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					Introduction
This document is a result of the dialog at the last EHRI SIG meeting. I wanted to recap and present to
everyone what happened in a much less dynamic fashion then what occurred on the phone. As the old
phrase goes, “You had to be there,” but this document hopes to restate the takeaways as if you were
there for those who couldn’t attend. I also begin with a disclaimer that this is in no way complete and
there could be oversights and mistakes. The idea is to evolve and review with others for refinement.

The focus of our discussion was on how to technically implement the use case we have developed. Two
patterns emerged which are described below, and we plan to review these with you in order to gather
additional input. This document will also address how this relates to the Nationwide Health Information
Network Exchange and the Nationwide Health Information Network Direct Project. It also describes the
work the CONNECT team needs to do with the next release to support these exchanges.


Two Design Patterns
Two design patterns emerged that address a number of the problems presented by the group.
The patterns will be referred to as: Provider to Provider One Gateway (PPOG) and Provider to Provider
Two Gateways (PPTG).

The PPOG (see the image on the next page) accepts as input an application, a fax, a scanned image,
email message or pen. So basically, anything that can generate a requesting message and if required
associated metadata for the profile can be an input device. If the request is to send a document such as
a C32, the gateway would do a “fetch back” to the EHR, locate the requested document and send it to
the receiver. In this case, the receiver does not have a gateway but rather an email address identified by
the sender’s request. The major capability to add to CONNECT is the ability to take the request and
have the capability to post a mail message using SMTP. This would work nicely for sending documents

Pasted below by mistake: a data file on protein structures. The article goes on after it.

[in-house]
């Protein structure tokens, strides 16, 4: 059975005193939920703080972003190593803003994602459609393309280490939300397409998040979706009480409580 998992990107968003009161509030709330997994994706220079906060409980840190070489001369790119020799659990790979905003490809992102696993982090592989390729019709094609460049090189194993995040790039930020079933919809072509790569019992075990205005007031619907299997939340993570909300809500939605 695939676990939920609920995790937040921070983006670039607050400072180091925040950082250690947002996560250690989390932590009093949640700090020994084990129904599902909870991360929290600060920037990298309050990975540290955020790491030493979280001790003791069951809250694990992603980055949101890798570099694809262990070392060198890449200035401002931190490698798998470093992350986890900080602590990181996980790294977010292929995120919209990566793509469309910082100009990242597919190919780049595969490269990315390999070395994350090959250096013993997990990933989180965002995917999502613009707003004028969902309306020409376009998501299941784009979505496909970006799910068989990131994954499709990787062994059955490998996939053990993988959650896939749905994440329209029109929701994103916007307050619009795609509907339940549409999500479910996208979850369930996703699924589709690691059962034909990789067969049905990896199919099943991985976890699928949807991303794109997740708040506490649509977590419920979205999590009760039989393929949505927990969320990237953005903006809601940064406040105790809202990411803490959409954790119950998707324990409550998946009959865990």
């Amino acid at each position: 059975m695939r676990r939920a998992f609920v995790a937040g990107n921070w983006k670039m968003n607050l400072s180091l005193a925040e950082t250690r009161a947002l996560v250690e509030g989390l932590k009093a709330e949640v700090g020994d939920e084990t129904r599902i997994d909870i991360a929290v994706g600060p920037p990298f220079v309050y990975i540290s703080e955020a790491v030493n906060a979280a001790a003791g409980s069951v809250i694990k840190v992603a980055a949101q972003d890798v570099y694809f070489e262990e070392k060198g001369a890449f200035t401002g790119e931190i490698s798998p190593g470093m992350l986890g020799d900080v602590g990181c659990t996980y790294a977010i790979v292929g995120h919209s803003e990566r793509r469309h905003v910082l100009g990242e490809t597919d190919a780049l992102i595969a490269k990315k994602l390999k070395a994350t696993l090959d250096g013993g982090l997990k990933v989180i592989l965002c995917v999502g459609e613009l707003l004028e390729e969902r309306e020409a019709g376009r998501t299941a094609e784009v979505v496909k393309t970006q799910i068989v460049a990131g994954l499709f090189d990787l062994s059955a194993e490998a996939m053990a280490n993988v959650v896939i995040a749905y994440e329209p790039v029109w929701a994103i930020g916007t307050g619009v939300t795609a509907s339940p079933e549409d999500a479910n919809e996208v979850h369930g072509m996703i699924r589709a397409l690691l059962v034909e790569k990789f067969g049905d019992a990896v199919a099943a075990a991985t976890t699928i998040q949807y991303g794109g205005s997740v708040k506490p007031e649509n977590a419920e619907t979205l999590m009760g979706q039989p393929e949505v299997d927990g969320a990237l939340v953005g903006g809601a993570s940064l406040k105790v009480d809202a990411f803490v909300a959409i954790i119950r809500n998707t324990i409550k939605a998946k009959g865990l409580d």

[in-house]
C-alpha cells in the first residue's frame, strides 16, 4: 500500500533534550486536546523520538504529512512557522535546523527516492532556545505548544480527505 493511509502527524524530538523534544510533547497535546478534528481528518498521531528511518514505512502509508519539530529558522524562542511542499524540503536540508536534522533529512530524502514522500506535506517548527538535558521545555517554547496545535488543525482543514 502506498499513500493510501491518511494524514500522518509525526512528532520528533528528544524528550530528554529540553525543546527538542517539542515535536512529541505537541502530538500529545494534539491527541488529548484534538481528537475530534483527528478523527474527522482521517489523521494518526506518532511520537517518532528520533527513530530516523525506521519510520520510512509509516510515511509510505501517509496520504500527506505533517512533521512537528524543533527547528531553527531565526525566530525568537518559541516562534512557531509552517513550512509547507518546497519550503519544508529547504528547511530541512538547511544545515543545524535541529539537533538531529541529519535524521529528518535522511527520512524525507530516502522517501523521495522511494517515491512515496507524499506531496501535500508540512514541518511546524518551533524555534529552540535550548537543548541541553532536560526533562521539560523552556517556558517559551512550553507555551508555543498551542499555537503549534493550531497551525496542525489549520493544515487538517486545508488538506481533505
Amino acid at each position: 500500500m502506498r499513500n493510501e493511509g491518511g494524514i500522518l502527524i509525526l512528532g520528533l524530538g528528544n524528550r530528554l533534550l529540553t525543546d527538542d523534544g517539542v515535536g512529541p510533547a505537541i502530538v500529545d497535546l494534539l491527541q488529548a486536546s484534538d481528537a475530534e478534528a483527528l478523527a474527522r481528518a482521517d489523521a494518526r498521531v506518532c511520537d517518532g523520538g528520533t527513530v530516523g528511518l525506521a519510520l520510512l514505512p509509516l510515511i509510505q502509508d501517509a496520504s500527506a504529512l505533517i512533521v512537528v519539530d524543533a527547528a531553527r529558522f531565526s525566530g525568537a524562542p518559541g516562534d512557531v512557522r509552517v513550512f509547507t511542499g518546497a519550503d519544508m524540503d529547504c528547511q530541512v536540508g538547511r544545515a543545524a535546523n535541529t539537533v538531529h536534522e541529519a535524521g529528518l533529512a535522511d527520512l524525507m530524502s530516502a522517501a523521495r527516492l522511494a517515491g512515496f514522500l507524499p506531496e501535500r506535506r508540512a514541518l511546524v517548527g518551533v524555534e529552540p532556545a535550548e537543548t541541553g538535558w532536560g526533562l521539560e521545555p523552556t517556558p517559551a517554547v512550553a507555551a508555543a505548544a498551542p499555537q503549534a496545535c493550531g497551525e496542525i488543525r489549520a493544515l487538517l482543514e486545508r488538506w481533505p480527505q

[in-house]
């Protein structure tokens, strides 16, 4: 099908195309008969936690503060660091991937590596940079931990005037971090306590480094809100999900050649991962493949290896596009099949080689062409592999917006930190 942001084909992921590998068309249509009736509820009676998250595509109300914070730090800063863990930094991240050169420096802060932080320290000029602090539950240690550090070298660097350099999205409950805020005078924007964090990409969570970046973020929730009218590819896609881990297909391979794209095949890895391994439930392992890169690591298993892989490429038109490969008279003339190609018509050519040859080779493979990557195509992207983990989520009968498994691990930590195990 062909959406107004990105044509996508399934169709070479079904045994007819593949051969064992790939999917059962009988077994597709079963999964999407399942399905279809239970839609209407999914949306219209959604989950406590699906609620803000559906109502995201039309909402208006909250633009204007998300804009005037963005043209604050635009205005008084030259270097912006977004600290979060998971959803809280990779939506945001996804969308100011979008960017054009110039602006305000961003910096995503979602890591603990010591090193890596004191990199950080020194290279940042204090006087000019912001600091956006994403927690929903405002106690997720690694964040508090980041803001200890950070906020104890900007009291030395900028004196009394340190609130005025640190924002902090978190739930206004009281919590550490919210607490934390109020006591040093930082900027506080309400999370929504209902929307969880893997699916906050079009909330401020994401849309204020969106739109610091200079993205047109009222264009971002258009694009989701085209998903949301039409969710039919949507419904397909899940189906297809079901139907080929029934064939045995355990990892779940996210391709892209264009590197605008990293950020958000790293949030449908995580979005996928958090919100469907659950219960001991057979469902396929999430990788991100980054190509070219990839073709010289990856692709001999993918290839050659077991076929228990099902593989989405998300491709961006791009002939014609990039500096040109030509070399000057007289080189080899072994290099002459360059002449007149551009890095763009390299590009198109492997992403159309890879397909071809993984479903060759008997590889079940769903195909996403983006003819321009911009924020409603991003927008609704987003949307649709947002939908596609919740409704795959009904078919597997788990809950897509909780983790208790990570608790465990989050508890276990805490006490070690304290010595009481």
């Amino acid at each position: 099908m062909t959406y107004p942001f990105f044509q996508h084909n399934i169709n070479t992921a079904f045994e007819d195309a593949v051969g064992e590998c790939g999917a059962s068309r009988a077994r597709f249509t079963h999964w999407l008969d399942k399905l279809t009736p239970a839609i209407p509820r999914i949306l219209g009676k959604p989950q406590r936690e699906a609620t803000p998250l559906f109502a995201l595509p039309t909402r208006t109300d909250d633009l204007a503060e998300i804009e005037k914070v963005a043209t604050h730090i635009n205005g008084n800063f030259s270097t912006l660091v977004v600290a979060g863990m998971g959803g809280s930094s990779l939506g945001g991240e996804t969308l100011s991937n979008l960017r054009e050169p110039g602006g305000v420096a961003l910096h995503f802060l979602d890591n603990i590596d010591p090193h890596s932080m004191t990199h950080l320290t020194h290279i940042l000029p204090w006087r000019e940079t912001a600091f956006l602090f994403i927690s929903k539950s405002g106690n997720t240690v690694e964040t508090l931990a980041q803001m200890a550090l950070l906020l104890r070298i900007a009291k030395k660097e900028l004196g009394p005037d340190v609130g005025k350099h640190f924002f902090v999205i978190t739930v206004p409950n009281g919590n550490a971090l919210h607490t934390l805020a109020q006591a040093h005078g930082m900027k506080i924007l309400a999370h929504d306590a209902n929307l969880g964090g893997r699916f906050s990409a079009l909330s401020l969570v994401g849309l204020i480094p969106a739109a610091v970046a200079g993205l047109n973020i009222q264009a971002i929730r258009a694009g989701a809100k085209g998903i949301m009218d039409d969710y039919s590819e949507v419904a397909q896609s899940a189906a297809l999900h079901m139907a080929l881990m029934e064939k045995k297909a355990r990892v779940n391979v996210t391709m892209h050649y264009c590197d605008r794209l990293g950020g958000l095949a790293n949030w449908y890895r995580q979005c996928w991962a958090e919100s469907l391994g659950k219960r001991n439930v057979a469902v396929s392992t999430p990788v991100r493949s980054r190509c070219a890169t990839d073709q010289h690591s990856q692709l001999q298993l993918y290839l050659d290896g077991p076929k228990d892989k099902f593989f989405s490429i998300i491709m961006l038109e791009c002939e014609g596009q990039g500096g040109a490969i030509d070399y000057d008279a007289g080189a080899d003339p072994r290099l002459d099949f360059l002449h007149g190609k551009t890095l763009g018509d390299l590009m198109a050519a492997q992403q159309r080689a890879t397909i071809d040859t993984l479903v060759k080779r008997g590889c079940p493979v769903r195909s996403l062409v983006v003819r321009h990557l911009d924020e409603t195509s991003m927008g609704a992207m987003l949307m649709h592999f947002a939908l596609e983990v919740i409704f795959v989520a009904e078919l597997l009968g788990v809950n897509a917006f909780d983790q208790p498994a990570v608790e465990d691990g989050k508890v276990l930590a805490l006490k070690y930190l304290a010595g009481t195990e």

and reminders to patients and to doctors. The critical need is to get information to providers today who
do not have a system, but want information to consider before treating the patient.
The PPTG (see the image below) accepts as input devices that generate a file such as an application, a
fax, a scanned image, email message or pen. So basically anything that can generate a requesting
message, and if required, associated metadata for the profile can be an input device. In the case of a fax
image/tif file, the user interface would need to collect additional information to support the transfer.
The file transfer adapter would call document submission and the contents would be exchanged with
the receiving gateway. In this case, the receiver does have a gateway. The major capability to add to
CONNECT is the ability to have the file transfer adapter take the request and call document submission
service. This would work nicely for sending documents to CMS ESMD program using email. The critical
need is to present an interface to a user to gather information and deliver it to the right gateway. This
would be a useful for exchanging lab results or any other information using a push by simply dropping a
file into a folder.
A third diagram depicts how this would work for ESMD.
How Does the work of EHRI SIG related to DIRECT?
There are two parts to this answer.

Part One. The work required will span over at least two releases of CONNECT. In order to prepare for
Direct Project implementations there is work to be done to prepare CONNECT. File Transfer Adapter
working with Document Submission will benefit everyone using the gateway today. Adding Mail
Services to the gateway and interacting with email clients are another must have to prepare for Direct.
The third activity, not explicitly stated above, would be the support of S/MIME Clients that generates
the email input we described above.

Part Two. There are three primary specifications related to Direct and they are Addressing, Content
Container and Security. There is a fourth specification emerging called XDD or a lighter weight XDR
without all of the metadata required by XDR. Today, our work will follow the addressing, content
container specification and security. The XDD as it gains consensus and becomes clearer will be a target
of opportunity which we will embrace. Over the next three months, there is work to be accomplished in
the following areas:

    1) What do we do with Direct exchanges that do not or cannot support the existing metadata
       requirements in the profiles today?
    2) Will this require a new service to exchange information between Direct and the exchange?
    3) How can a healthcare information service provider (HISP) inside the Nationwide Health
       Information Network Exchange communicate between a HISP outside the Exchange?
    4) How do we respond to messages that are not deliverable?
    5) Will there be a Direct header in the SOAP message similar to what was requested for the
       Nationwide Health Information Network Exchange headers but was not
       supported/approved/specified?

    I look forward to hearing from the community.

				
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posted:11/25/2011
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